In this embodiment wherein an n+ region serves as the source, the n-well on the source side of the device serves to prevent current crowding under the contact. The reduced series resistance to ground provided by the n-well to n+ device shown in FIG. 6 enhances the function of the ESD device 10 by sinking a larger voltage to ground.
Yet another embodiment for the ESD device 10 is shown in the schematic layout of FIG. 7. The clamping component 12 in this embodiment is a non-gate device 12 as shown in FIGS. 8 and 9. The first clamp 12 in this arrangement is a punch-through device rather than a FET as in the first two embodiments of clamp 12. This is a much simpler construction than the poly-gate or metal-gate structures, but has a punch-through voltage which is approximately equal to the n-well to substrate breakdown voltage.
FIG. 10 illustrates an embodiment of the ESD device 10 in which an additional first clamping FET 12' has been added to the structure. The drain of the FET 12' is coupled to the circuit biasing potential, Vcc. The source of the FET 12' is coupled to input node 14 (and hence to the drain of FET 12). The gate of each FET 12, 12' is coupled to the pad. The additional clamp 12' provides a discharge path and clamps node 14 to Vcc during an on mode. It will be recognized that under an ESD test condition, Vcc may be floating or grounded. Although increasing device size and complexity, FET 12' may be required for some circuit layouts in order to achieve ESD protection for any pin relative to any other pin (including Vss and Vcc).
Conservative layout considerations have been found to provide the best possible integrated circuit protection. The width of the first clamp is relatively large in order to have a low resistance. In the preferred embodiment the width of the first clamp component 12 is approximately 150 microns. A good interconnect to a poly-gate is also provided for the same purpose. The use of large n+ contacts, large n-well overlap of n+ regions, and specific n-well spacing can be chosen to prevent process sensitive fabrication problems from occurring. A relatively wide metal-to-metal spacing is used to prevent arcing during an ESD into the pad. Moreover, putting an n-well under the ground potential contact prevents current crowding.
It has been discovered that ESD protection devices 10 having first clamp components 12 formed with and without gates, e.g., polysilicon gate 40 or metal gate 46, provide substantially similar protection. This similarity in the protection provided by devices formed with and without gates suggests that the transistors forming the first clamp component 12 function as lateral NPN bipolar transistors or punch-through MOS devices rather than as gated MOS devices. In a punch-through device, the large potential of the drain region creates a depletion region at the junction of the drain region and the the channel region. The depletion region spreads across the channel or the substrate to the source region. A further increase in the drain to source voltage causes the device to conduct current.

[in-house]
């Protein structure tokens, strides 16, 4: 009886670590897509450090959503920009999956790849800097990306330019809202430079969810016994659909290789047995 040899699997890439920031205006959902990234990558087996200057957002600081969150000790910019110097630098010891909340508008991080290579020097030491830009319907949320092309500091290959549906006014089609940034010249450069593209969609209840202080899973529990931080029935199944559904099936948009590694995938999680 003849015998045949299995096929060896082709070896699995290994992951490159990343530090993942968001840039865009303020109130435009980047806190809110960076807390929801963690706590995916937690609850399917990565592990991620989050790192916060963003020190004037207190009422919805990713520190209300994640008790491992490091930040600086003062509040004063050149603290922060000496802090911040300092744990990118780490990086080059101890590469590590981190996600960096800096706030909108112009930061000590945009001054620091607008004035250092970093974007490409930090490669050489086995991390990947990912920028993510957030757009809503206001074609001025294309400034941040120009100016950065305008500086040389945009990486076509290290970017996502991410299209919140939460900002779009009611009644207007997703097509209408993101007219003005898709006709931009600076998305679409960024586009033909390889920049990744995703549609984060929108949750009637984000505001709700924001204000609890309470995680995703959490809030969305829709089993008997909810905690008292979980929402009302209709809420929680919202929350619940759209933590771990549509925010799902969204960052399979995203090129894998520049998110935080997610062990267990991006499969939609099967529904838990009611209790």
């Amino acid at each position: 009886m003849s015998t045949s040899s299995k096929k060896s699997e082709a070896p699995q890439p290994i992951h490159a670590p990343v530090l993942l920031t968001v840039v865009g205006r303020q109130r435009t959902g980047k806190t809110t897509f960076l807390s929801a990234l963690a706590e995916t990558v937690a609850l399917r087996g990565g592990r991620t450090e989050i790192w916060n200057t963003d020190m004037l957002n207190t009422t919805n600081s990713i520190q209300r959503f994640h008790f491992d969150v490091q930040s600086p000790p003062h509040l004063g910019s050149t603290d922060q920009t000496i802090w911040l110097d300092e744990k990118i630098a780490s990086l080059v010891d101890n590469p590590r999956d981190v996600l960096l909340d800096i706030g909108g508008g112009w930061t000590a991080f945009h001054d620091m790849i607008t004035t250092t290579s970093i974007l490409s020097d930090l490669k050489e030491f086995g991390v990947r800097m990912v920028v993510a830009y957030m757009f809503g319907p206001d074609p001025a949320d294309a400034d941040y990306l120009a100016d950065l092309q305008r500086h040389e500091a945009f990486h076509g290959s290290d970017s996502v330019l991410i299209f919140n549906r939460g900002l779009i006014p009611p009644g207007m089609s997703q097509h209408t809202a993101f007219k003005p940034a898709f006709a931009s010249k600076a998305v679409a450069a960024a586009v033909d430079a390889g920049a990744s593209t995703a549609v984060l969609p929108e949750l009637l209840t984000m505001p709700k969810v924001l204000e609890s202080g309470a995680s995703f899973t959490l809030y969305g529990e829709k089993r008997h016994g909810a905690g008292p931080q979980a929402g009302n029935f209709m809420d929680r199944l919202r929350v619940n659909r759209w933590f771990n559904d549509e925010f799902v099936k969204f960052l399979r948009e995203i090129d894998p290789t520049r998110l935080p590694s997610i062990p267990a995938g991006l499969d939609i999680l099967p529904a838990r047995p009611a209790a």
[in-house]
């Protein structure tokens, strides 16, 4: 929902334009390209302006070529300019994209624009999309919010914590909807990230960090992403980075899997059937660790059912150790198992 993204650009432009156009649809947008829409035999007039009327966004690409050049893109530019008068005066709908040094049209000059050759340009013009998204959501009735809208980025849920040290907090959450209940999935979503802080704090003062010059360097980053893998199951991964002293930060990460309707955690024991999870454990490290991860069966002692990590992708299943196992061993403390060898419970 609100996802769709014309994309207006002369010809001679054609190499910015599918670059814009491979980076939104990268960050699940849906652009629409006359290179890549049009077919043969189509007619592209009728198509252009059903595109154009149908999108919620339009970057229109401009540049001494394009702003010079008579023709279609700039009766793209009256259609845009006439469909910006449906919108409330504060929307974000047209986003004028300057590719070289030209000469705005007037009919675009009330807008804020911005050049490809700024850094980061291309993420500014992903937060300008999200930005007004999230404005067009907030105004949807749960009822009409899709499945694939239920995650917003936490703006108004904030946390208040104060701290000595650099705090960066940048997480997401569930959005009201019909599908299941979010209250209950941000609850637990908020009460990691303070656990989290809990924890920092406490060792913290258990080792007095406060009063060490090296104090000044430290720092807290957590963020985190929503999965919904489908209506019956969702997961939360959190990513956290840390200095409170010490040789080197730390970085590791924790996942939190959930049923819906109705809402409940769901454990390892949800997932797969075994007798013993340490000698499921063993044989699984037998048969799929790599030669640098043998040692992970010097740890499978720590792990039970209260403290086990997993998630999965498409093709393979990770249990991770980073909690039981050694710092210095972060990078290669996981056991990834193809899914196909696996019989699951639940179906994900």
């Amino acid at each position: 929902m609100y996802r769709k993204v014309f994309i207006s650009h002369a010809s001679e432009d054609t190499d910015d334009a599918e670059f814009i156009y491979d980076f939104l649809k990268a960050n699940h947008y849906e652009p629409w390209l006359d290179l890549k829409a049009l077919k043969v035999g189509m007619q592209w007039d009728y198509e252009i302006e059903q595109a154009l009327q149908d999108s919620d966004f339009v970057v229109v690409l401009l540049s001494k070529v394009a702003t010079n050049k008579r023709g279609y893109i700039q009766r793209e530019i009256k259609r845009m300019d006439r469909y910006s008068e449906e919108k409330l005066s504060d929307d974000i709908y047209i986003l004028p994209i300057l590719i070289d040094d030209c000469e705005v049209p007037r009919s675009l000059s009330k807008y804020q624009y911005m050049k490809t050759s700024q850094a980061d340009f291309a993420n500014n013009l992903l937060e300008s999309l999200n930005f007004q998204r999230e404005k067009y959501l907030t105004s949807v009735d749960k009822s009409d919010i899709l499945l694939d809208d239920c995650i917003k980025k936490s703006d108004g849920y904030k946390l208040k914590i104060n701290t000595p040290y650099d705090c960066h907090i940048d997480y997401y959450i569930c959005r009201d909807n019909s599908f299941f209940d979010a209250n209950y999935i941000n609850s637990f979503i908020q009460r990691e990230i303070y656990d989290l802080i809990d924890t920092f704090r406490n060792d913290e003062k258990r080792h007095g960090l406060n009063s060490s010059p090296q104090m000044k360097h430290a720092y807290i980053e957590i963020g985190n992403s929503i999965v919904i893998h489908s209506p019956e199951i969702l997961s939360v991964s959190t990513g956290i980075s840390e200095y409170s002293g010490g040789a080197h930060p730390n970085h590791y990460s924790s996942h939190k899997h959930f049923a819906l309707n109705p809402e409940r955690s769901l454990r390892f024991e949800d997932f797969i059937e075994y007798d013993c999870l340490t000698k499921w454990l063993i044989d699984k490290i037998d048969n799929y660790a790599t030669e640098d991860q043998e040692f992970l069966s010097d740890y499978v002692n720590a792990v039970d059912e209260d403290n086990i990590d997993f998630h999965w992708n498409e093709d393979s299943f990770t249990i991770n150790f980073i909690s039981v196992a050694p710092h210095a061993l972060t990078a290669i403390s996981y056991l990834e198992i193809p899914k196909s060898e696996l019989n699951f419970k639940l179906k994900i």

On the other hand, in a more likely situation, the first clamp component 12 functions as a NPN bipolar transistor. The n-well MOS devices utilized in the present invention inherently form an NPN bipolar device. In the case of n-channel MOS devices a lateral bipolar device is formed by the n-p junction between the drain and the channel and the p-n junction between the channel and the source. Because of the large voltages created by an electrostatic discharge, the drain (collector) to substrate junction breaks down. The resistance of the p- -type substrate, which is grounded allows the potential of the base region to rise enough for the bipolar device to turn on. The breakdown of the drain-substrate junction and the rise in the potential of the base occur more quickly than the creation of the inversion region necessary to turn on an FET device in the case of a gated or a punch-through first clamp component 12. Thus, it is believed more likely that the first clamp component 12 functions as an NPN bipolar transistor rather than an FET device.
FIG. 11 illustrates an embodiment of the first clamp component 12 which is an n+ to n+ device without a gate, corresponding to a fourth embodiment of the present invention.
Specifically, n+ source and drain regions 36, 38 extend beyond the n-wells associated with the source and drain 26, 28 to contact the field implant region, or channel, 34. This n+ to n+ type device improves upon the performance achieved with n-well to n+ type devices. For example, n-well to n-well type devices without gates, as shown in FIG. 8, reliably sink approximately 2.5 kV to ground, and n-well to n+ devices without gates, as shown in FIG. 9, effectively sink approximately 4 kV to ground. However, n+ to n+ type devices without gates, as shown in FIG. 11, effectively sink approximately 5-6 kV to ground. It is noted that n-wells 26, 28 are still used in n30 to n+ type devices. On the drain side of the device n-well 26 prevents spiking which can short the pad metal 46 to the substrate 22. The phenomenon of spiking is discussed in "A CMOS VLSI ESD Input Protection Device, DIFIDW," by C. M. Lynn, et al, Electrical Overstress/Electrostatic Discharge Symposium Proceedings 1984, p.202. The n-well 28 on the source side of the device prevents current crowding under the contact to the n+ source region 38.